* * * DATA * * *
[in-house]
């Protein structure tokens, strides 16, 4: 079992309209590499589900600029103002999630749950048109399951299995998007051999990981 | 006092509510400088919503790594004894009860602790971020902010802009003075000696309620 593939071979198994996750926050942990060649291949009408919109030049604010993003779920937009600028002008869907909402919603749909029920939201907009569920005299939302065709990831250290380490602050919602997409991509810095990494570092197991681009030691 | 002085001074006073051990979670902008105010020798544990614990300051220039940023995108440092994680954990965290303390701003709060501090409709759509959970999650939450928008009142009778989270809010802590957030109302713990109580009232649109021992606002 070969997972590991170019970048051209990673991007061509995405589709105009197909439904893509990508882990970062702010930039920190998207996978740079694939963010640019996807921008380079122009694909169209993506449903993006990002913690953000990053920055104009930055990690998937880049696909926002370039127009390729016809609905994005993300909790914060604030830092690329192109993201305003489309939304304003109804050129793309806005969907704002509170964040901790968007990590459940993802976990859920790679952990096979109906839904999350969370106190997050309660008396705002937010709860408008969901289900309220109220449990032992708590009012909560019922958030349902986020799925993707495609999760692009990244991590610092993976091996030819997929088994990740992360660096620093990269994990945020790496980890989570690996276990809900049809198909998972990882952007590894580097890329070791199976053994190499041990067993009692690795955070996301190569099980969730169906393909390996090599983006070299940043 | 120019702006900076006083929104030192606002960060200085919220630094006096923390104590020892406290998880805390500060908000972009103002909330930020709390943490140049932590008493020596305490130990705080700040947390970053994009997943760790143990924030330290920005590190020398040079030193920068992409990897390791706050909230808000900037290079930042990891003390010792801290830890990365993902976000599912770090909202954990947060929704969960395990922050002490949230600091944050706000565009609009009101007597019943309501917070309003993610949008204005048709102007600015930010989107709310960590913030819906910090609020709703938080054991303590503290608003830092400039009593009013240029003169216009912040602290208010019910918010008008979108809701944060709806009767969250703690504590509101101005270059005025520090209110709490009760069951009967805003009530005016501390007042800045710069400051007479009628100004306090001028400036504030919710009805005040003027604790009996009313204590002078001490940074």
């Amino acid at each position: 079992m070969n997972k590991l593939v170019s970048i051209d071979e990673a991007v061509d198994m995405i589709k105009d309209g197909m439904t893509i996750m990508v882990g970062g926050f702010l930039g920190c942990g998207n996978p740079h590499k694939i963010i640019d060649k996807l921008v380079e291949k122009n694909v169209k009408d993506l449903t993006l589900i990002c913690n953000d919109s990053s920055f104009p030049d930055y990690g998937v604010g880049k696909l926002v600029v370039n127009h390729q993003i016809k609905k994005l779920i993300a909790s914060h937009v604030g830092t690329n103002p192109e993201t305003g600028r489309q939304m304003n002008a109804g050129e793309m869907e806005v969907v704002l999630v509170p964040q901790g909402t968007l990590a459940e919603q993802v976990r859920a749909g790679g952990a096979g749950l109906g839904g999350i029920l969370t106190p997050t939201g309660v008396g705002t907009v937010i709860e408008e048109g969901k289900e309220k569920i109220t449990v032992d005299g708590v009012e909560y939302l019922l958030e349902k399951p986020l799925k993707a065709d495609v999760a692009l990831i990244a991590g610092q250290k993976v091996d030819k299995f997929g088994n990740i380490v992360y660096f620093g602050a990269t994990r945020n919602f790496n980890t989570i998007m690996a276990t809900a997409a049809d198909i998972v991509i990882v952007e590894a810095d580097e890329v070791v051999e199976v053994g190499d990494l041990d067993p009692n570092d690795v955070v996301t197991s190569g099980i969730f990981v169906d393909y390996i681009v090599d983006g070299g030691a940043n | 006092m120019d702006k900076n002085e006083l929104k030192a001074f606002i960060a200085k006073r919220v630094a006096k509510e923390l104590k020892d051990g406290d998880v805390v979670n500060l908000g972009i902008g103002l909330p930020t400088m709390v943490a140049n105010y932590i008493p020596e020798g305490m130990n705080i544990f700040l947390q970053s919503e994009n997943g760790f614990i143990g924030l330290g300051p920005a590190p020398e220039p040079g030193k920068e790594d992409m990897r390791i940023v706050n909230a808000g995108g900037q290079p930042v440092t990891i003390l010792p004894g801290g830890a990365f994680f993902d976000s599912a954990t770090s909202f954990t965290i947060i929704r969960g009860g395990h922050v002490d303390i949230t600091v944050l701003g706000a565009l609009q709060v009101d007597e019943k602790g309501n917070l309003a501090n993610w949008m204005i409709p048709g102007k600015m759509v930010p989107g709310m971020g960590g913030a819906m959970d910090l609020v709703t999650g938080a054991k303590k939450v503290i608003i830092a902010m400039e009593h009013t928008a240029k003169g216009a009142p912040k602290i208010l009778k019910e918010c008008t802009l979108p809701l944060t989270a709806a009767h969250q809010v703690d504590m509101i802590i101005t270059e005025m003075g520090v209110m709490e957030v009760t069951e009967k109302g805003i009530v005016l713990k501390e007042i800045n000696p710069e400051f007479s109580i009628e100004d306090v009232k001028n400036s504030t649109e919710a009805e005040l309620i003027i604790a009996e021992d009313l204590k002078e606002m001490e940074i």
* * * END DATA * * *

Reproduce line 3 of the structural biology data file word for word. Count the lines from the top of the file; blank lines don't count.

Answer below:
């Amino acid at each position: 079992m070969n997972k590991l593939v170019s970048i051209d071979e990673a991007v061509d198994m995405i589709k105009d309209g197909m439904t893509i996750m990508v882990g970062g926050f702010l930039g920190c942990g998207n996978p740079h590499k694939i963010i640019d060649k996807l921008v380079e291949k122009n694909v169209k009408d993506l449903t993006l589900i990002c913690n953000d919109s990053s920055f104009p030049d930055y990690g998937v604010g880049k696909l926002v600029v370039n127009h390729q993003i016809k609905k994005l779920i993300a909790s914060h937009v604030g830092t690329n103002p192109e993201t305003g600028r489309q939304m304003n002008a109804g050129e793309m869907e806005v969907v704002l999630v509170p964040q901790g909402t968007l990590a459940e919603q993802v976990r859920a749909g790679g952990a096979g749950l109906g839904g999350i029920l969370t106190p997050t939201g309660v008396g705002t907009v937010i709860e408008e048109g969901k289900e309220k569920i109220t449990v032992d005299g708590v009012e909560y939302l019922l958030e349902k399951p986020l799925k993707a065709d495609v999760a692009l990831i990244a991590g610092q250290k993976v091996d030819k299995f997929g088994n990740i380490v992360y660096f620093g602050a990269t994990r945020n919602f790496n980890t989570i998007m690996a276990t809900a997409a049809d198909i998972v991509i990882v952007e590894a810095d580097e890329v070791v051999e199976v053994g190499d990494l041990d067993p009692n570092d690795v955070v996301t197991s190569g099980i969730f990981v169906d393909y390996i681009v090599d983006g070299g030691a940043n | 006092m120019d702006k900076n002085e006083l929104k030192a001074f606002i960060a200085k006073r919220v630094a006096k509510e923390l104590k020892d051990g406290d998880v805390v979670n500060l908000g972009i902008g103002l909330p930020t400088m709390v943490a140049n105010y932590i008493p020596e020798g305490m130990n705080i544990f700040l947390q970053s919503e994009n997943g760790f614990i143990g924030l330290g300051p920005a590190p020398e220039p040079g030193k920068e790594d992409m990897r390791i940023v706050n909230a808000g995108g900037q290079p930042v440092t990891i003390l010792p004894g801290g830890a990365f994680f993902d976000s599912a954990t770090s909202f954990t965290i947060i929704r969960g009860g395990h922050v002490d303390i949230t600091v944050l701003g706000a565009l609009q709060v009101d007597e019943k602790g309501n917070l309003a501090n993610w949008m204005i409709p048709g102007k600015m759509v930010p989107g709310m971020g960590g913030a819906m959970d910090l609020v709703t999650g938080a054991k303590k939450v503290i608003i830092a902010m400039e009593h009013t928008a240029k003169g216009a009142p912040k602290i208010l009778k019910e918010c008008t802009l979108p809701l944060t989270a709806a009767h969250q809010v703690d504590m509101i802590i101005t270059e005025m003075g520090v209110m709490e957030v009760t069951e009967k109302g805003i009530v005016l713990k501390e007042i800045n000696p710069e400051f007479s109580i009628e100004d306090v009232k001028n400036s504030t649109e919710a009805e005040l309620i003027i604790a009996e021992d009313l204590k002078e606002m001490e940074i």